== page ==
Something I'm learning from this up-and-down, back-and-forth, winding road of growing up is that I have to accept where I'm at. My time will come. It absolutely will. I will figure out it. I will move out of my parents' house, I will get a nice big bed, and you best believe I will treat myself to some luxurious linen sheets. I will buy my own car, I will pay off my student loans, and I will be financially independent. That's just not where I'm at right now, and that is okay. I convince myself I'm behind in life when I see people my age doing things that I'm not able to do just yet. Comparison is a nasty thing that gets us absolutely nowhere. Theodore Roosevelt summed it up perfectly when he called comparison the thief of joy. It really is a manipulative, deceptive thief. Just because one person is successful and independent at 24 doesn't mean I'm failing miserably because my life looks different at the same age. It doesn't mean I'm doing something wrong. It doesn't mean I'm a step behind. It means I'm living my own damn life, and no two people are on the exact same trajectory anyway, so why does it matter what anyone else is doing?!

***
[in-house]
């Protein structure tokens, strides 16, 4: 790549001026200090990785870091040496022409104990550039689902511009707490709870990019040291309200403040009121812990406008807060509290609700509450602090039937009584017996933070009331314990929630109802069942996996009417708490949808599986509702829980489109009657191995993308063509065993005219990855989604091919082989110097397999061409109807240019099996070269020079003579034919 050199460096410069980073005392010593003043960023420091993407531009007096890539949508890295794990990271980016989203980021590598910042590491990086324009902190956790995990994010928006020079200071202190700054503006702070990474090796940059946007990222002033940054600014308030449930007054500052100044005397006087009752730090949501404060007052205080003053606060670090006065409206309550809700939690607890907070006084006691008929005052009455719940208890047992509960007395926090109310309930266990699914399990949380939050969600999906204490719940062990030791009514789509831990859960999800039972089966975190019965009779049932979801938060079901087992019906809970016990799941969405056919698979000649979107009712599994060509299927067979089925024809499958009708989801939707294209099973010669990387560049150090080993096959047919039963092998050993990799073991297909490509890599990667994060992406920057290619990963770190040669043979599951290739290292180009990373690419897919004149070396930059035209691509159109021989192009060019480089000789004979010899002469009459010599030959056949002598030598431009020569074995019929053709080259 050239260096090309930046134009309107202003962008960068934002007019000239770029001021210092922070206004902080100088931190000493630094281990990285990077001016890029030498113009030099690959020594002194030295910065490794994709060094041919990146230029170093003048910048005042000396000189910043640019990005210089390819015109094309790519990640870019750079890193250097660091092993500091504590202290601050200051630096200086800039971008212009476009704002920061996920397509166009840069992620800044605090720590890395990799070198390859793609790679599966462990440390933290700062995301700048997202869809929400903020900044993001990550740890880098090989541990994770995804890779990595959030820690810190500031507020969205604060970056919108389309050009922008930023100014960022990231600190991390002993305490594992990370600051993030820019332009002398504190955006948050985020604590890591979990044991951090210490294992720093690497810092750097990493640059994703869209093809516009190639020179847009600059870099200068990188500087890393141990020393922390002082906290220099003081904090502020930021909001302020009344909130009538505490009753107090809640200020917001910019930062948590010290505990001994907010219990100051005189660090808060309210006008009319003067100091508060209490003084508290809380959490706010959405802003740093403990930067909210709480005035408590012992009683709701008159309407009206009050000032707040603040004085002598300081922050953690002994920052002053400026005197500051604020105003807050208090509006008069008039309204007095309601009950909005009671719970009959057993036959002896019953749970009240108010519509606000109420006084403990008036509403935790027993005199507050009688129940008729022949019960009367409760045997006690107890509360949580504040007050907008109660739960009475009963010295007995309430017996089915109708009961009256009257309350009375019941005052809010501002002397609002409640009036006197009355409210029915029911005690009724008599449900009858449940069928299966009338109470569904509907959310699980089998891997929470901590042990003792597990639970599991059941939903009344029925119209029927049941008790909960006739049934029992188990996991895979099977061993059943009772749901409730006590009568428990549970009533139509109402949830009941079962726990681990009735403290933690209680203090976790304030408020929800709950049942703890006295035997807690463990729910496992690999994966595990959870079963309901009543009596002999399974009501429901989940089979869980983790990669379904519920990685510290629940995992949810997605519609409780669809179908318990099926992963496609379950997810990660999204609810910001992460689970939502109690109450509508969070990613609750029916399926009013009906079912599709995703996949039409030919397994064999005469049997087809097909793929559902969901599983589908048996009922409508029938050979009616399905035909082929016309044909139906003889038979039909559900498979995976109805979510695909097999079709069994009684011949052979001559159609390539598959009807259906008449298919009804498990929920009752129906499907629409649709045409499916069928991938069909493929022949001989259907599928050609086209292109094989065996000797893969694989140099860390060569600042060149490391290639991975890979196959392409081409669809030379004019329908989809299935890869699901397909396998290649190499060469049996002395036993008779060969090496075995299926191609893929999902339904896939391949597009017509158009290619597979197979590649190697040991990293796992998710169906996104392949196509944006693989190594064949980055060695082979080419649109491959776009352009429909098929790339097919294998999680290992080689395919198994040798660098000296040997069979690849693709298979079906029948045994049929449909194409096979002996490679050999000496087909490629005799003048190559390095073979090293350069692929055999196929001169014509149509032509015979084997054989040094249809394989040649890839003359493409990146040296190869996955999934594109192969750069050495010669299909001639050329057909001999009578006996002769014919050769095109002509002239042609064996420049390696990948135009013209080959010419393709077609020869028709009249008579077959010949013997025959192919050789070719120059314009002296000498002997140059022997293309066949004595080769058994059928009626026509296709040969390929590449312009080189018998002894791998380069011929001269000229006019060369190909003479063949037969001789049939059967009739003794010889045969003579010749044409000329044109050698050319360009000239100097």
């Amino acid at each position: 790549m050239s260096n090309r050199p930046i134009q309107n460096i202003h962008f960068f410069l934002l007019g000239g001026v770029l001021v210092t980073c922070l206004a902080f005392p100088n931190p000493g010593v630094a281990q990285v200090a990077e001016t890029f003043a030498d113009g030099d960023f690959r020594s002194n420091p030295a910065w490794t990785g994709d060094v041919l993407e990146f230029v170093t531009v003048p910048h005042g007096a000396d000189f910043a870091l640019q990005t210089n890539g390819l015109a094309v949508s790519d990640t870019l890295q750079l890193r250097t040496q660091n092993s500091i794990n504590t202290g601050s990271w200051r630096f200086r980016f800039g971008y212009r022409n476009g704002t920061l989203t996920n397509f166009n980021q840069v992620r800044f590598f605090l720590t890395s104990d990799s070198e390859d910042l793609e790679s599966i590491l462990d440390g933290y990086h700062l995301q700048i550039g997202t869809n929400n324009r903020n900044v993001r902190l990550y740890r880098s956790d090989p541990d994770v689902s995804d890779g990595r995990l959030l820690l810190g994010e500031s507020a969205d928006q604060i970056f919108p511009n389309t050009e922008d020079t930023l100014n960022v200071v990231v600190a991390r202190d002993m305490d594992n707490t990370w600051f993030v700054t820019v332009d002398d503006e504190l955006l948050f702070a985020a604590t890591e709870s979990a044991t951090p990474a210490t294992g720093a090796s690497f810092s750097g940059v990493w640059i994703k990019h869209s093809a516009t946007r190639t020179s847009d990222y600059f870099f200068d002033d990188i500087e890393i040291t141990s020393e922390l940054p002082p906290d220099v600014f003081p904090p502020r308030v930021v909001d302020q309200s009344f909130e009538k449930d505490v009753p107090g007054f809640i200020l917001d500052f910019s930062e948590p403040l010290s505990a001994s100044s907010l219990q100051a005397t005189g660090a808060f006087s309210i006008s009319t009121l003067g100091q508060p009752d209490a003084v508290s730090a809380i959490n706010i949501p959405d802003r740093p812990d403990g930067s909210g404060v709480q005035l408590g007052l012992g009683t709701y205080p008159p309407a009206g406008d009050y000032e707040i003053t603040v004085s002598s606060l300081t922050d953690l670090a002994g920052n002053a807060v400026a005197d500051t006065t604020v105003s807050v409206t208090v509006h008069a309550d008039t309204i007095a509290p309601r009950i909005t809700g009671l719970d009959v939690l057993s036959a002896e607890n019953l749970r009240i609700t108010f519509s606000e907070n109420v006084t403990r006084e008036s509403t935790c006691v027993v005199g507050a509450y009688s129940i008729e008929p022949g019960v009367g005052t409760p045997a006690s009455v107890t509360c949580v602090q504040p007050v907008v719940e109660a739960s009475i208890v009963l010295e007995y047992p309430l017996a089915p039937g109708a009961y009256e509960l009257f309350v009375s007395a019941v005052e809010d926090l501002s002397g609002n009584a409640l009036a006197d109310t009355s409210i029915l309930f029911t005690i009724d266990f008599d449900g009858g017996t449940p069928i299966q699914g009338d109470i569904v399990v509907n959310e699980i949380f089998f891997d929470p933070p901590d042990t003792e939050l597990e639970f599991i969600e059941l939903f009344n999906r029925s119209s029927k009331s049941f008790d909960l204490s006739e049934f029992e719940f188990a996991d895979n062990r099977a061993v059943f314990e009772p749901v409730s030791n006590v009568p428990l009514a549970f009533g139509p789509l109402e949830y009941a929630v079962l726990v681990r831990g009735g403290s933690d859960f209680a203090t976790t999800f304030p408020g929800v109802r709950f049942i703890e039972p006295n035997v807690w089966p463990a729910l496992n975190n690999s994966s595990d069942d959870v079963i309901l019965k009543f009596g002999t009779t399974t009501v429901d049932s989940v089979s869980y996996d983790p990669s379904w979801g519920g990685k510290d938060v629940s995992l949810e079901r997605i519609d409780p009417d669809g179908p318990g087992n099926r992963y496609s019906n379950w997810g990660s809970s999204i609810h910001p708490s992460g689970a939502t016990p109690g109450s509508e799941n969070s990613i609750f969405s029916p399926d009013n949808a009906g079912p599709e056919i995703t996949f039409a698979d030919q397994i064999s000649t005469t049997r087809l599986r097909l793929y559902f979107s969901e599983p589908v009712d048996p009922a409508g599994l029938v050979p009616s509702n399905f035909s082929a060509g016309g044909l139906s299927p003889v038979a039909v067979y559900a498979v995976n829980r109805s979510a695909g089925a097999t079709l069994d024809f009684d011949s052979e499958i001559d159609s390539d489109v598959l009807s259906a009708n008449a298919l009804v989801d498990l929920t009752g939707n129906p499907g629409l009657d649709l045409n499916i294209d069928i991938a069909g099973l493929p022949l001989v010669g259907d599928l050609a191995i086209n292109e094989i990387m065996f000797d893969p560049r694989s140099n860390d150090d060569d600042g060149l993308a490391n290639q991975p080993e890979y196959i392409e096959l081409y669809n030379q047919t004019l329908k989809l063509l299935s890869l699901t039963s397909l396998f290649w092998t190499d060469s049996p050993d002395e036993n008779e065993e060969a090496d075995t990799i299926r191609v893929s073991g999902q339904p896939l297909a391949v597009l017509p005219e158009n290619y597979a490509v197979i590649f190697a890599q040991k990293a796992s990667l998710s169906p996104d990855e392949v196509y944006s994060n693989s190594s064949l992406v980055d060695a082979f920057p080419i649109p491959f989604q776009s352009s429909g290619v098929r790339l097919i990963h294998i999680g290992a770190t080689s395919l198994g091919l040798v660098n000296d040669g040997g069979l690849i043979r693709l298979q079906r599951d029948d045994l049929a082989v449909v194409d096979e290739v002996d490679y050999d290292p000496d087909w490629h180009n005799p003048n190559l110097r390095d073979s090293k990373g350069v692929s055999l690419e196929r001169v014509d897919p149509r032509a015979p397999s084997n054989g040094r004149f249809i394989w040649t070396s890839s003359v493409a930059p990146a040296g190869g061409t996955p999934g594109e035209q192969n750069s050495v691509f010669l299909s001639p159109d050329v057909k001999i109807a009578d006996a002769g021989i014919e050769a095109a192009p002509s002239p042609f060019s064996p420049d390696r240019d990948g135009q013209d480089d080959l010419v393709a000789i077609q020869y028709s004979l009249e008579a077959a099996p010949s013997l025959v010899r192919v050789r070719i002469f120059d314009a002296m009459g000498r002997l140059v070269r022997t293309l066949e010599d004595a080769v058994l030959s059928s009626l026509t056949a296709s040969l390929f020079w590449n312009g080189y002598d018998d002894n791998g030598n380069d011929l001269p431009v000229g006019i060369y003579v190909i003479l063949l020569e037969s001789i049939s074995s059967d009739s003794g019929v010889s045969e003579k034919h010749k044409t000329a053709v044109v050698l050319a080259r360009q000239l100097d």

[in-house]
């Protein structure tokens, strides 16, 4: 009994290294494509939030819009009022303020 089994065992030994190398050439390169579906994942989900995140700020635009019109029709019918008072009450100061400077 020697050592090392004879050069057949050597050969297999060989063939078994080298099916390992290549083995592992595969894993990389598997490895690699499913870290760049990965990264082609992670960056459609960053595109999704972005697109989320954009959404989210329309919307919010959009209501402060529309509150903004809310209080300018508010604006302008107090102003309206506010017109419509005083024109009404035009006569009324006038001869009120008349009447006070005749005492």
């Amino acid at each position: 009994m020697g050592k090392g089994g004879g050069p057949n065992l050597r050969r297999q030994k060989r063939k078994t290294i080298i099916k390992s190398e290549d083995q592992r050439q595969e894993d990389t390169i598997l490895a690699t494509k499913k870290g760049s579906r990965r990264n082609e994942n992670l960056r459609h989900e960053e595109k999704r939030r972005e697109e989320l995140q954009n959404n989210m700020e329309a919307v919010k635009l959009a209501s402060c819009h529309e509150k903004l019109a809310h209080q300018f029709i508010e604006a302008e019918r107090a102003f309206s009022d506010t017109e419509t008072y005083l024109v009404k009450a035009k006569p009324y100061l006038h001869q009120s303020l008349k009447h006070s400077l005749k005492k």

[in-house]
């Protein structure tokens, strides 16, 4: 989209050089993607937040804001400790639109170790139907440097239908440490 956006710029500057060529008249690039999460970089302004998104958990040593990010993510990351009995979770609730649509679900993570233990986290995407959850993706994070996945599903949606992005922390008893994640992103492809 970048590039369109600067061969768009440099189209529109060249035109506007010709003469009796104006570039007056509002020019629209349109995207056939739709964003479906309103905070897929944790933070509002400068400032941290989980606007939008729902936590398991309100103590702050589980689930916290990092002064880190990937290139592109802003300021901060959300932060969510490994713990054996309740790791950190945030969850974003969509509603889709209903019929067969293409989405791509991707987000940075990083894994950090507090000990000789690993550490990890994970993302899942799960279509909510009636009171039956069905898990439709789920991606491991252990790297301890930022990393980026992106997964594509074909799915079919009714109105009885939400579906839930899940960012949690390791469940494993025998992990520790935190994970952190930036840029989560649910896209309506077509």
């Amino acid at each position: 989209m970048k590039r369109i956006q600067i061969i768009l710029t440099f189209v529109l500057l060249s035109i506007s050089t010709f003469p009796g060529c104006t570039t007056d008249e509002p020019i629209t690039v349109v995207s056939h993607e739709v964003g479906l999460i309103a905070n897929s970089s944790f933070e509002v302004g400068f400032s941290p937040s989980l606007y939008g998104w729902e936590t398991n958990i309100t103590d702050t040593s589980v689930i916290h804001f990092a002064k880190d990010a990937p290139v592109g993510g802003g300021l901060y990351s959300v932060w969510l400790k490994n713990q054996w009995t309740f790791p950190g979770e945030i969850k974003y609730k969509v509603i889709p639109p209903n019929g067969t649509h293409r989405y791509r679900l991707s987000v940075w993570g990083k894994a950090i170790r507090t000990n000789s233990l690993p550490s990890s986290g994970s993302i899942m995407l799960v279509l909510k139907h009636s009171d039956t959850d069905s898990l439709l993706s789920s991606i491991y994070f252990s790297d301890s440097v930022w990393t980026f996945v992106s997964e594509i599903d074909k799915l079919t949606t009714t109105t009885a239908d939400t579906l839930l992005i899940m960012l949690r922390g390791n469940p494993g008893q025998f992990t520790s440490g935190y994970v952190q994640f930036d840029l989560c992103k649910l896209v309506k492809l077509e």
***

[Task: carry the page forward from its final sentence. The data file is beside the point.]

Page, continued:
If there's one thing I know for sure, it's that we should never wish away time. A dear friend reminded me of this recently and it really stuck. Of course we should never wish away time! The space between here and where I want to be is going to close eventually. The time is going to pass whether I am miserable and counting down the minutes or taking each day as it comes and letting myself enjoy the journey. There is no such thing as being in an "in between" phase; every phase is just as important and real as the next. If only I could take my own advice, I could accept this stage of life and simply allow myself to be happy right here where I am, as I am. Maybe then I could enjoy the next 16 months of my life and not be wishing them away in the hopes of arriving at some more "ideal" future. I'll get there when I get there, but for now, I need to be right where I am. I need to embrace this part of my life for exactly what it is. And one day I'll probably look back and wonder why I was in such a rush to grow up. I might just wish I could jump back into the simplicity of my life as it is right now, although it's hard to see that when you're in the thick of it. It's hard to imagine a time that I would want to go back to my double bed in my parents' basement with sheets probably made of cotton. But surely I will miss this someday. (I also thankfully get to take breaks from this tragic live-at-home situation where I get meals made for me and don't pay for groceries, made possible by long sojourns at my boyfriend's place in Drayton Valley. I'm really so lucky to go between my parents' basement and cheap accommodation in Alberta's finest little oil town!) Despite my own eagerness to be at a different place in life, I know I should savour this season for all that it is. Even if that means not sleeping on linen sheets for another who knows how many years. I'll live. (Maybe.)